When grammatical, syntactical, contextual or other solutions do not solve a kushya satisfactorily, Rashi will cite a midrash, or a part thereof, as he does in this verse. Here Nechama draws our attention to the original Midrash Tanchuma2 on Parashat Pekudei and poses the question: How and why did Rashi abridge the Midrash Tanchuma?
The Tanchuma reads:
What did the daughters of Israel do? They would go down to draw water from the river. Whereupon the Holy One blessed be He prepared small fishes for them inside their jars. They would cook some, sell some, and buy wine with the proceeds and go out into the fields and give their husbands to eat there. After they had eaten, they took their mirrors and looked into them together with their husbands. She said: “I am more attractive than you.” He said: “I am more attractive than you.” In the course of this tete-a-tete, their desire was aroused and they became fruitful and multiplied . . . (9:1)
Rashi abridged this into three sentences:
The women would go and bring their husbands food and drink and give them to eat. Then they would take the mirrors and each one would see herself with her husband in the mirror, and she would seduce him with words, saying, “I am more attractive than you.” And in this way they aroused their husband’s desire and would be with them, conceiving and giving birth.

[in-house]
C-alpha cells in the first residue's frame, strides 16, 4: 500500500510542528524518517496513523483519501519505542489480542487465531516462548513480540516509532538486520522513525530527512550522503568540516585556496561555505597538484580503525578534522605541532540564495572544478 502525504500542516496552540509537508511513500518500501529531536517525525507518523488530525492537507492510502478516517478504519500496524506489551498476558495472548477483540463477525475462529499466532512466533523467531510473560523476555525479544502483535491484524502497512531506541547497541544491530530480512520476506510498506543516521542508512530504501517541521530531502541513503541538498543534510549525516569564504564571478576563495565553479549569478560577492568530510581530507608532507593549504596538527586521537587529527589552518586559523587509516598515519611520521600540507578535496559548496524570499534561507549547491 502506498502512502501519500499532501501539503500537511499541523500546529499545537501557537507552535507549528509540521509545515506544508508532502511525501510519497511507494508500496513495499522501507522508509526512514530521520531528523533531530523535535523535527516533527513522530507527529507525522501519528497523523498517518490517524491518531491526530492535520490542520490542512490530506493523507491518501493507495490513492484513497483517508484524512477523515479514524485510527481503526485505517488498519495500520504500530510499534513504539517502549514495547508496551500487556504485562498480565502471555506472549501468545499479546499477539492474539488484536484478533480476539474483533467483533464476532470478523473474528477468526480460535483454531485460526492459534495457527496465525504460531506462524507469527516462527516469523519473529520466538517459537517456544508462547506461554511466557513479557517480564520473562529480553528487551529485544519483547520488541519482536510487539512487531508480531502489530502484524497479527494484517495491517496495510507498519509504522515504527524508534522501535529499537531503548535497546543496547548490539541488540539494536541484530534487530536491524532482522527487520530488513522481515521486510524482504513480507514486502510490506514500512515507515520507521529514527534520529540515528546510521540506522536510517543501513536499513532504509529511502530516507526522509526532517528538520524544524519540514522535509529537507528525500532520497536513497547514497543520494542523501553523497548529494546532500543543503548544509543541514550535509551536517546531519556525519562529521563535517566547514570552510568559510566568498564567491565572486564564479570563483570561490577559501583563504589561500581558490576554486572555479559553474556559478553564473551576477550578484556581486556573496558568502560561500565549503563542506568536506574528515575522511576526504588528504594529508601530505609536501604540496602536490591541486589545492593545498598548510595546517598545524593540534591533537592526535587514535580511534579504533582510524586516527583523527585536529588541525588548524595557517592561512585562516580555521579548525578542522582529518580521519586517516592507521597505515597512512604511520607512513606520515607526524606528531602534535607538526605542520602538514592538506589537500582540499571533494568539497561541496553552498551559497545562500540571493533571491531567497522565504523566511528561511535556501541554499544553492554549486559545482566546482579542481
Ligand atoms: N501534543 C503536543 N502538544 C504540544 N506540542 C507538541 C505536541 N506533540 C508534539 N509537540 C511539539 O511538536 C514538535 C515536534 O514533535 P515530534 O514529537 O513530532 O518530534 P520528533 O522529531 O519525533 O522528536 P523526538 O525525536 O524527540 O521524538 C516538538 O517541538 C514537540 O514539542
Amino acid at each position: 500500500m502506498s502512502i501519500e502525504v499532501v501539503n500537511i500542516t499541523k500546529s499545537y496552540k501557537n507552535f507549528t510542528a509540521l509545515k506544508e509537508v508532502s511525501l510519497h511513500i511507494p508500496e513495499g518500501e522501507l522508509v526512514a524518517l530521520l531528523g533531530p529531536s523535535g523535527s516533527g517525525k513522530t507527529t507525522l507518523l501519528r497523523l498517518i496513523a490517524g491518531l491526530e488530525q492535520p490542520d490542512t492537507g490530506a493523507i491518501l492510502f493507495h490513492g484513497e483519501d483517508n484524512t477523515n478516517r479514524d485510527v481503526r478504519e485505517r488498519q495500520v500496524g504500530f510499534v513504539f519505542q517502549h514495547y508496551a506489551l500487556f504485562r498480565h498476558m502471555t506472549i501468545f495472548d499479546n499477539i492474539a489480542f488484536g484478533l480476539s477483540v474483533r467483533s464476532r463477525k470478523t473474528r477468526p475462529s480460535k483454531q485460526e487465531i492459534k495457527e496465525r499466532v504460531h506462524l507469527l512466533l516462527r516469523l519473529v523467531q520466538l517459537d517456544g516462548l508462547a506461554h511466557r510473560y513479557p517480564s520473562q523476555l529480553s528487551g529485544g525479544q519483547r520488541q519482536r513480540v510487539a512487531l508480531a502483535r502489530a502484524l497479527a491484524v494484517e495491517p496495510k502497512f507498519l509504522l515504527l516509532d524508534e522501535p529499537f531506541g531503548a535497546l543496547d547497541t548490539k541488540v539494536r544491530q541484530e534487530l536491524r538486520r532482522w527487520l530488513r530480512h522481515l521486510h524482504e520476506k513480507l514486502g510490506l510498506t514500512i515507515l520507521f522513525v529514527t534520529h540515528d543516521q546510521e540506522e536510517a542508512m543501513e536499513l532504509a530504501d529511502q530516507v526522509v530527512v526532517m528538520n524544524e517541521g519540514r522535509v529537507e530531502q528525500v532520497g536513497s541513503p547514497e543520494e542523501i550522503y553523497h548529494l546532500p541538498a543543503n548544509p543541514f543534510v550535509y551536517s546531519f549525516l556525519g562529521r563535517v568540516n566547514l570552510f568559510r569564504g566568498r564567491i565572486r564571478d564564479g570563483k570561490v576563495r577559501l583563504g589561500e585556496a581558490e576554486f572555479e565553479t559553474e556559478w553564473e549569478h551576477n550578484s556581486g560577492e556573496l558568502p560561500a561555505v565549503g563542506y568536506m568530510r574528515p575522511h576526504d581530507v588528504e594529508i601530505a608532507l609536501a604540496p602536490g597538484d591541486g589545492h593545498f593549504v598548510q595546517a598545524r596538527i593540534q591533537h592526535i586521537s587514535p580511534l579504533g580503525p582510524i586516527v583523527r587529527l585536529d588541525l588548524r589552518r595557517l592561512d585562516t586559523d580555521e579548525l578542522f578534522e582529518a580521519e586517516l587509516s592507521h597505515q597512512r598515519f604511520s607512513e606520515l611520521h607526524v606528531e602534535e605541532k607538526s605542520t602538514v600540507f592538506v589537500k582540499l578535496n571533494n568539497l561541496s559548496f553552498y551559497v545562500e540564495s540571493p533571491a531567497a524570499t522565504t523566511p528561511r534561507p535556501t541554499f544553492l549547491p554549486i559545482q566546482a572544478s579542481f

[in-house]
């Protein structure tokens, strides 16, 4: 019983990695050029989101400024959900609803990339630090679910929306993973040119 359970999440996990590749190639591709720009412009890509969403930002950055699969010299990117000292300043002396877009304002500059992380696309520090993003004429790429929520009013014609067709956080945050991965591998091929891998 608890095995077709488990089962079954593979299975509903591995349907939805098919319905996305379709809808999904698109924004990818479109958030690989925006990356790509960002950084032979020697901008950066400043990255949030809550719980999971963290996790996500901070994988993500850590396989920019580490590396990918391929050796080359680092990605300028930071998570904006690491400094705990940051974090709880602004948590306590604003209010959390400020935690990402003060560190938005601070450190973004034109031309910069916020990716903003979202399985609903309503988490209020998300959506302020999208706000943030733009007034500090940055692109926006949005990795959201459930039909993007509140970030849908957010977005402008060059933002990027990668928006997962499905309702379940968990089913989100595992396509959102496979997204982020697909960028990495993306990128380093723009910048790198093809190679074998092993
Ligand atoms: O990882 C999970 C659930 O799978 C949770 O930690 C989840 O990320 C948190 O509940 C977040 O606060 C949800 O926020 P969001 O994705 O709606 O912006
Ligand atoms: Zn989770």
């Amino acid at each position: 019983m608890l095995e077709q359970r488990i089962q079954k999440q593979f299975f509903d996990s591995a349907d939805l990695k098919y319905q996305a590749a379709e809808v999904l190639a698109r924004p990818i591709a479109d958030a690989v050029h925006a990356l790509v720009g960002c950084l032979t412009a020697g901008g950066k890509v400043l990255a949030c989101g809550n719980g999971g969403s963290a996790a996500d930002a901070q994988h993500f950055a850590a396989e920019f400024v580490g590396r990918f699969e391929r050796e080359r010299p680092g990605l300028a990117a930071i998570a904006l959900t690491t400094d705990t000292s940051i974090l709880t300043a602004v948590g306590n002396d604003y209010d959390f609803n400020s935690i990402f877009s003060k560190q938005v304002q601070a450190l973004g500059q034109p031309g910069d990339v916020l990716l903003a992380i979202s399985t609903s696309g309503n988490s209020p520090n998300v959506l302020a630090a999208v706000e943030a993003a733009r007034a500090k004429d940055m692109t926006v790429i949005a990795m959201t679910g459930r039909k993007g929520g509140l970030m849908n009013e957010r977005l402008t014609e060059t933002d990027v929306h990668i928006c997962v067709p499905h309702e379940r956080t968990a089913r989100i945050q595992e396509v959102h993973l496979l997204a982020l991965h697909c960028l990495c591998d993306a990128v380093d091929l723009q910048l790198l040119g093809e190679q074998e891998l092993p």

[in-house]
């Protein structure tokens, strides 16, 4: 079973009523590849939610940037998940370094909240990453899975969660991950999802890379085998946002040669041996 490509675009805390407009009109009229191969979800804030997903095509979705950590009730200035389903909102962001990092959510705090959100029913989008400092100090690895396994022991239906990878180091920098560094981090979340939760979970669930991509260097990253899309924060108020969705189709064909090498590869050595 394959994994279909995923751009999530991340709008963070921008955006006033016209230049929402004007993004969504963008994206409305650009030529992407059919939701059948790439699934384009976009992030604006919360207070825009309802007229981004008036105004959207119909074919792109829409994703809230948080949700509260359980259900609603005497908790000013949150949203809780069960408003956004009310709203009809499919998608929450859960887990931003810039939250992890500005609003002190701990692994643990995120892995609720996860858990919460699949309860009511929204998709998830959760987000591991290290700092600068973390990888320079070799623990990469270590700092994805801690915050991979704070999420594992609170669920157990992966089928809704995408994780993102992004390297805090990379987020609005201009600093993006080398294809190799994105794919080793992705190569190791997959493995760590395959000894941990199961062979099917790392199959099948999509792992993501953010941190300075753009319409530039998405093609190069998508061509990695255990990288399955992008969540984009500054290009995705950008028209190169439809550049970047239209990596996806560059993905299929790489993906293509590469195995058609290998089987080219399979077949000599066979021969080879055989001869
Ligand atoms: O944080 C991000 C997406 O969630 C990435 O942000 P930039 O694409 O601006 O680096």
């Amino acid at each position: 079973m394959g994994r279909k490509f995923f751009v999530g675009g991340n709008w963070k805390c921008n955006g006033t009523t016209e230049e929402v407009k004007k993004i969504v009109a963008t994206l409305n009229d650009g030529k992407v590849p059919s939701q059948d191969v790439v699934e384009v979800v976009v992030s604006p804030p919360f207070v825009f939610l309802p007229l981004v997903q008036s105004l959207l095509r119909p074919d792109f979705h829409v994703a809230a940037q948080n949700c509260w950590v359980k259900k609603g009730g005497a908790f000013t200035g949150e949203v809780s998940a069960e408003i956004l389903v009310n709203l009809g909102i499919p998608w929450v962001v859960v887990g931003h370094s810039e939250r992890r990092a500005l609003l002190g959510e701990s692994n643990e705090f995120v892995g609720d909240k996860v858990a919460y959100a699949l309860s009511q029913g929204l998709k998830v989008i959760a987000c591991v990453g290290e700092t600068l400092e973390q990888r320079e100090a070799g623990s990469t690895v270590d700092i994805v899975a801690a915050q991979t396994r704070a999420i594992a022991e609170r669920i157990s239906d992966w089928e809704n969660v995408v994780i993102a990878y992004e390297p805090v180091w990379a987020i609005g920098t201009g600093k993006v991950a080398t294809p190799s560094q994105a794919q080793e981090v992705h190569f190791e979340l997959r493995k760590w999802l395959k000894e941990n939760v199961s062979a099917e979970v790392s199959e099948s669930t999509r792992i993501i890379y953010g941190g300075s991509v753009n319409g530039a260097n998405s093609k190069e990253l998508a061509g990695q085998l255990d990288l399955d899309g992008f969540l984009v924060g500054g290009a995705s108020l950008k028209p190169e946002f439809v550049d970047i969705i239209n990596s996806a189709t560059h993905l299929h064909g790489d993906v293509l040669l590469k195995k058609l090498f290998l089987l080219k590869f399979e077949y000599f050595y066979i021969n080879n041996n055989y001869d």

The Tanchuma continues:
When Moshe saw the mirrors, he was furious with the women. He said to the men, “Take sticks and break the legs of those who brought them. What use are such mirrors?” Said the Holy One blessed be He to Moshe, “Moshe! You look down on them! It was these mirrors which raised up all these crowds of children in Egypt. Accept them!” (9:4)
Rashi, however, is concise:
. . . but Moshe rejected them because they were made to satisfy the evil inclination. Whereupon the Holy One blessed be He said to him, “Accept them.”
The Tanchuma has many more details than Rashi—the women are making fish and chips, getting their husbands tipsy, and taking selfies in their bronze mirrors. There is the dialogue between Moshe and the men and Moshe and Hashem.
Midrash is often action-packed, dramatic and literary, with lots of dialogue. Midrash is a homily or sermon and does much more than solve a textual kushya. Rashi, on the other hand, is highly economical and excerpts from the Midrash just enough to solve the kushya.
What’s the difference between Rashi and Ibn Ezra?